Legends of the Fall, Part 4: Scientific Prolegomena
OK–we’ve looked at the orthodox, Gnostic, and Evagrian views of the Creation and Fall, and at what science can tell us about the beginning and development of the universe. As I said, whatever religious, philosophical, or metaphysical system we ultimately decide to adopt, it can’t contradict scientific fact as we know it. For example, if a system depends on the Earth being flat, well, no matter how nice it is in other aspects, it will either have to be trashed or allegorized (if that’s possible in the particular case). Thus, let’s look at the scientific account and enumerate things that must be true of any system we may find interesting and of possible use.
1. The universe is about 13 billion years old, and the Earth about 4 billion. Any system that posits the literal age of the cosmos as a few thousand years is a non-starter; or the stories that posit such a young age must be regarded as allegory, myth, or metaphor.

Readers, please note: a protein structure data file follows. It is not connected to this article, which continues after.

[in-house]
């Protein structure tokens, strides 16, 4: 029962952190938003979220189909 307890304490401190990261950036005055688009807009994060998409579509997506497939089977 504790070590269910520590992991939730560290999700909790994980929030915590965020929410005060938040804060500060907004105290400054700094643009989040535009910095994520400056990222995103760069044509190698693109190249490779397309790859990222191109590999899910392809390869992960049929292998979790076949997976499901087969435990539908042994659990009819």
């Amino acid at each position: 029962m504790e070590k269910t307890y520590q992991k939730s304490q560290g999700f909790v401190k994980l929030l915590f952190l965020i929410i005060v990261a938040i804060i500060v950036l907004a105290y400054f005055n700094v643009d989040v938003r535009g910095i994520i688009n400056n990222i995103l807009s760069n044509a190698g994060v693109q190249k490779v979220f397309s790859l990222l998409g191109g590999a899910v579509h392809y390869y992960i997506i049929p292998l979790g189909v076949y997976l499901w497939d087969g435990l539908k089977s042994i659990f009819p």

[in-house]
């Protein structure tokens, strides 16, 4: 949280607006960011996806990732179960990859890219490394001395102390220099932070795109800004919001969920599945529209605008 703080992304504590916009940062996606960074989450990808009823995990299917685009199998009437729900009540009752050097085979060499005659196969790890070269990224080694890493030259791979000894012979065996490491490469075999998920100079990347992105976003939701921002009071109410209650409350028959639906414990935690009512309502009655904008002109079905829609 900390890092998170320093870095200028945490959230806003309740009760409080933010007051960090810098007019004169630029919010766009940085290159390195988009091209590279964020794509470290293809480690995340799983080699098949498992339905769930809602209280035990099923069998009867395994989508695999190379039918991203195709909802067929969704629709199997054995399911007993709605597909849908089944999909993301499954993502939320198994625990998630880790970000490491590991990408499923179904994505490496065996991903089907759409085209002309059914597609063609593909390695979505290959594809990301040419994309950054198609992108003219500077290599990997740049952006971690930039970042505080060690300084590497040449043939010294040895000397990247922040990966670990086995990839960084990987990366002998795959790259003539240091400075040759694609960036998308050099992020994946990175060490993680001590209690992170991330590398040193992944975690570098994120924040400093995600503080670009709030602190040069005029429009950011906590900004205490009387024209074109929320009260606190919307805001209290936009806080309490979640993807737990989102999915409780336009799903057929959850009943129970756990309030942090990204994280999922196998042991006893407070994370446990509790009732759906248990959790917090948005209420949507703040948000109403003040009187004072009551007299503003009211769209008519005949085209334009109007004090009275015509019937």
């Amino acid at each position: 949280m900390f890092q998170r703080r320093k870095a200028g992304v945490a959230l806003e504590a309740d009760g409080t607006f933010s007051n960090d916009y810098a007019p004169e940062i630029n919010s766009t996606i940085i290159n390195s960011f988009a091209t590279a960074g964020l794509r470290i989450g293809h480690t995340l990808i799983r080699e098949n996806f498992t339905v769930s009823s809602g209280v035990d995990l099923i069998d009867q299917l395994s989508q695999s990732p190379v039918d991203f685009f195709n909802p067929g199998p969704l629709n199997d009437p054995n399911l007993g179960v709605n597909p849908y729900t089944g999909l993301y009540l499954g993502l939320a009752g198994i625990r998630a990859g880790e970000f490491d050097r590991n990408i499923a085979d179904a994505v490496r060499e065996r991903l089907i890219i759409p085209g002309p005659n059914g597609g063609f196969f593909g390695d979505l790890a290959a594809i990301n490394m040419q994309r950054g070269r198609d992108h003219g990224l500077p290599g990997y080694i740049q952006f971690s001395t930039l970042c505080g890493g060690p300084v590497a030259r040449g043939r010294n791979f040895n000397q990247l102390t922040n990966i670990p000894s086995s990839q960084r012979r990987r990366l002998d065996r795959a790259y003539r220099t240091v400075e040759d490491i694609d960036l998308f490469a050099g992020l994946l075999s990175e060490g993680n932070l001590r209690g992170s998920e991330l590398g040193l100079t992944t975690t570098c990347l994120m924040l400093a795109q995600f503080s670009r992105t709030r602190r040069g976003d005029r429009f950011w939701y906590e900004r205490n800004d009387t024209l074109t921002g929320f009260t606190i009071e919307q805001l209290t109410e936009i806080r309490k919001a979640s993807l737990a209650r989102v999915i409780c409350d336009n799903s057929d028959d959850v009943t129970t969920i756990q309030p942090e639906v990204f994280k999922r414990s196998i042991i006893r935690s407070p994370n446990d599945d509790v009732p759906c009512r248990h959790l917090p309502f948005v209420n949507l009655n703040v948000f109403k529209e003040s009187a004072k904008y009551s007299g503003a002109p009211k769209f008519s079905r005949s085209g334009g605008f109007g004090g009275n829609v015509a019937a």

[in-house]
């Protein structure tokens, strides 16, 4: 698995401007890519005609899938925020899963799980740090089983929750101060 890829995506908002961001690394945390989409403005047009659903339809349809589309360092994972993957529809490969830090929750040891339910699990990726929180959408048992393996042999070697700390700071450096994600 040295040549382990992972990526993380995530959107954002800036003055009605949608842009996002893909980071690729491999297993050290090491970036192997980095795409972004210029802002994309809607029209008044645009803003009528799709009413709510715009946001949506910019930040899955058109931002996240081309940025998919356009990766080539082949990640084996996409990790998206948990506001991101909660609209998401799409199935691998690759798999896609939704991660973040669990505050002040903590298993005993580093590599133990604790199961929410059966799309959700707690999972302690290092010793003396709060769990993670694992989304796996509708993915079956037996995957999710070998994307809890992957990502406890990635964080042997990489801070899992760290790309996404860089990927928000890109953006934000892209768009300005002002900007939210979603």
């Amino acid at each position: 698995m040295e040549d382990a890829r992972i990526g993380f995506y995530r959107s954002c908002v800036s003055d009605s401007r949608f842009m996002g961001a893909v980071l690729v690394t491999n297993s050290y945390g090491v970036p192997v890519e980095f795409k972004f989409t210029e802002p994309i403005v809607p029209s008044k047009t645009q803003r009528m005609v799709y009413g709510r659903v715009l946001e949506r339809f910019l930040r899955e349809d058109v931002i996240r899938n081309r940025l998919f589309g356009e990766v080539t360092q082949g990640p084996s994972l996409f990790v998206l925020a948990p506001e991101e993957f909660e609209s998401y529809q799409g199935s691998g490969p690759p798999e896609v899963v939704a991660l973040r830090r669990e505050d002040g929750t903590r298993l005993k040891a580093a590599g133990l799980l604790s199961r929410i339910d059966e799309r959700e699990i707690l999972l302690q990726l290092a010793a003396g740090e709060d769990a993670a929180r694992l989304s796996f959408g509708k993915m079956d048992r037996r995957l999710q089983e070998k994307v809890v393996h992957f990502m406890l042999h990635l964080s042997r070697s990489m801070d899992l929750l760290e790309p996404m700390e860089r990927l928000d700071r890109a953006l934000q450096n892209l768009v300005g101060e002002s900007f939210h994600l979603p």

2. Nasty things–evils–existed long before humans came on the scene. Hurricanes, earthquakes, floods, droughts, tornadoes, predators, disease, pestilence, cancer, and so on have been around for eons. Thus, any system that posits their existence as coming after the Fall of Man is not going to work. There are a few subtleties here that I will save for a later post, but right now let’s just say that evils or Evil can’t be blamed on Eve’s apple.
3. Humans, beyond any shadow of a reasonable doubt, evolved from other hominids; any other account must be considered metaphorical, whether it be the molding of man from the soil in Genesis or the creation of man by a committee of demons in The Secret Book of John.
On most of the other issues–angels, demons, Aeons, Archons, God Himself, etc. science (contrary to extremists in both the camps of the believers and of the atheists) has nothing to say. “Whereof we cannot speak, thereof we must be silent,” as Wittgenstein said in a different context.
Therefore in the upcoming discussions, all these points must be borne in mind, and we must not allow any interpretations either explicitly or implicitly to contradict them or to be construed in such a way as to contradict them.
Part of the series Legends of the Fall.